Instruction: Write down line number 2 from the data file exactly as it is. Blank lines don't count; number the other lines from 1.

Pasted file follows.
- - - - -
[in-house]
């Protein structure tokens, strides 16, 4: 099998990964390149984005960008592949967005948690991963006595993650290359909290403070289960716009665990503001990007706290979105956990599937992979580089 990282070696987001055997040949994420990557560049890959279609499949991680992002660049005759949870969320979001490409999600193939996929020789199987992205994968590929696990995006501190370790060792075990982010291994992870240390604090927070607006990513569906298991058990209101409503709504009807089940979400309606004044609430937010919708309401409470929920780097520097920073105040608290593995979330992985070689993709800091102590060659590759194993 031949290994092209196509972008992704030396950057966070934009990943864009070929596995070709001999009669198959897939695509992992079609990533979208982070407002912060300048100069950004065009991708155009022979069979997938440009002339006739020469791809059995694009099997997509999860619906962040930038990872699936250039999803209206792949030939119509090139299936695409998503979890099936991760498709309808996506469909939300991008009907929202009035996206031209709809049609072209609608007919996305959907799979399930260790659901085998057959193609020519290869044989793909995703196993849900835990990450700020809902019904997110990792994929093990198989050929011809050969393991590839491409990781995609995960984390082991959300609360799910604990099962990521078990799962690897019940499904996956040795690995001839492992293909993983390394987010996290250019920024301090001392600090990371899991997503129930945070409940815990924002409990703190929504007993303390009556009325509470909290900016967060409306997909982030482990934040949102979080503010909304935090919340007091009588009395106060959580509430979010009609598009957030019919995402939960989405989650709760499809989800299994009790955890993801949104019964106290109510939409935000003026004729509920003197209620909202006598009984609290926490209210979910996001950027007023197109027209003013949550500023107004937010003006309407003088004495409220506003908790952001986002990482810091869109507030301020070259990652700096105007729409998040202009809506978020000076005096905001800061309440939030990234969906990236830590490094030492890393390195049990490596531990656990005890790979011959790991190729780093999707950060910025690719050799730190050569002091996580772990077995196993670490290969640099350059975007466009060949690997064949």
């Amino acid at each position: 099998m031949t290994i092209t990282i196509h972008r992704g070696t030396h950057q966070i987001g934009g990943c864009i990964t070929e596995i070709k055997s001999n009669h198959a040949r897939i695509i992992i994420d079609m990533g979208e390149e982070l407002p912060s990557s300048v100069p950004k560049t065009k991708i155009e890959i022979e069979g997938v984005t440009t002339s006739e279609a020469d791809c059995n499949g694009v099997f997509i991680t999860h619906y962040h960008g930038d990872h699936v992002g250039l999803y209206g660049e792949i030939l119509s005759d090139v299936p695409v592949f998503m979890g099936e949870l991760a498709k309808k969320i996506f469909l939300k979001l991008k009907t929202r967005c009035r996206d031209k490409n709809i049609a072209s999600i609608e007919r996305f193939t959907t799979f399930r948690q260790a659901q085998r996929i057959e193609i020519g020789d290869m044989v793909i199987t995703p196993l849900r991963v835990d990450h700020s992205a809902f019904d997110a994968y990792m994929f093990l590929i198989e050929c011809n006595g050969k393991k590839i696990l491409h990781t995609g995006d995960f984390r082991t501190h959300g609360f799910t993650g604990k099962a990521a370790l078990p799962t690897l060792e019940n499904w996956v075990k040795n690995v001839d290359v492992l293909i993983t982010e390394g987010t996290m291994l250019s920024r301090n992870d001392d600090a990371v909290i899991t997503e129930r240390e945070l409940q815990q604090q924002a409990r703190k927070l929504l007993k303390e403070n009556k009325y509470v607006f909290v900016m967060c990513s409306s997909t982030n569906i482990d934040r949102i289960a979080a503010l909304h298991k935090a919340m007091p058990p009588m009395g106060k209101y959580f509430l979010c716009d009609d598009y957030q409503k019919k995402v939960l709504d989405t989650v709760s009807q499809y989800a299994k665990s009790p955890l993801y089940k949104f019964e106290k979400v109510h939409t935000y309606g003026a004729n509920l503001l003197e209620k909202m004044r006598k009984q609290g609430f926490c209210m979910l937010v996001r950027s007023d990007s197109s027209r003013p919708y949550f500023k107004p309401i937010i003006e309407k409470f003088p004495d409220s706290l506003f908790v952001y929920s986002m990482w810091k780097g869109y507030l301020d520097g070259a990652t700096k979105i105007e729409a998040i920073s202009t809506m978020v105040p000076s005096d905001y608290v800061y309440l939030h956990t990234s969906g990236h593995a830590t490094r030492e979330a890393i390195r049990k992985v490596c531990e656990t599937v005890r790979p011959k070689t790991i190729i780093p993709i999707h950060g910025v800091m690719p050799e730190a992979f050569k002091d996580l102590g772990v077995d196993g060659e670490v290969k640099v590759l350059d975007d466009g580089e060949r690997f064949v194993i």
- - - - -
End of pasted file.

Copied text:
């Protein structure tokens, strides 16, 4: 099998990964390149984005960008592949967005948690991963006595993650290359909290403070289960716009665990503001990007706290979105956990599937992979580089 990282070696987001055997040949994420990557560049890959279609499949991680992002660049005759949870969320979001490409999600193939996929020789199987992205994968590929696990995006501190370790060792075990982010291994992870240390604090927070607006990513569906298991058990209101409503709504009807089940979400309606004044609430937010919708309401409470929920780097520097920073105040608290593995979330992985070689993709800091102590060659590759194993 031949290994092209196509972008992704030396950057966070934009990943864009070929596995070709001999009669198959897939695509992992079609990533979208982070407002912060300048100069950004065009991708155009022979069979997938440009002339006739020469791809059995694009099997997509999860619906962040930038990872699936250039999803209206792949030939119509090139299936695409998503979890099936991760498709309808996506469909939300991008009907929202009035996206031209709809049609072209609608007919996305959907799979399930260790659901085998057959193609020519290869044989793909995703196993849900835990990450700020809902019904997110990792994929093990198989050929011809050969393991590839491409990781995609995960984390082991959300609360799910604990099962990521078990799962690897019940499904996956040795690995001839492992293909993983390394987010996290250019920024301090001392600090990371899991997503129930945070409940815990924002409990703190929504007993303390009556009325509470909290900016967060409306997909982030482990934040949102979080503010909304935090919340007091009588009395106060959580509430979010009609598009957030019919995402939960989405989650709760499809989800299994009790955890993801949104019964106290109510939409935000003026004729509920003197209620909202006598009984609290926490209210979910996001950027007023197109027209003013949550500023107004937010003006309407003088004495409220506003908790952001986002990482810091869109507030301020070259990652700096105007729409998040202009809506978020000076005096905001800061309440939030990234969906990236830590490094030492890393390195049990490596531990656990005890790979011959790991190729780093999707950060910025690719050799730190050569002091996580772990077995196993670490290969640099350059975007466009060949690997064949």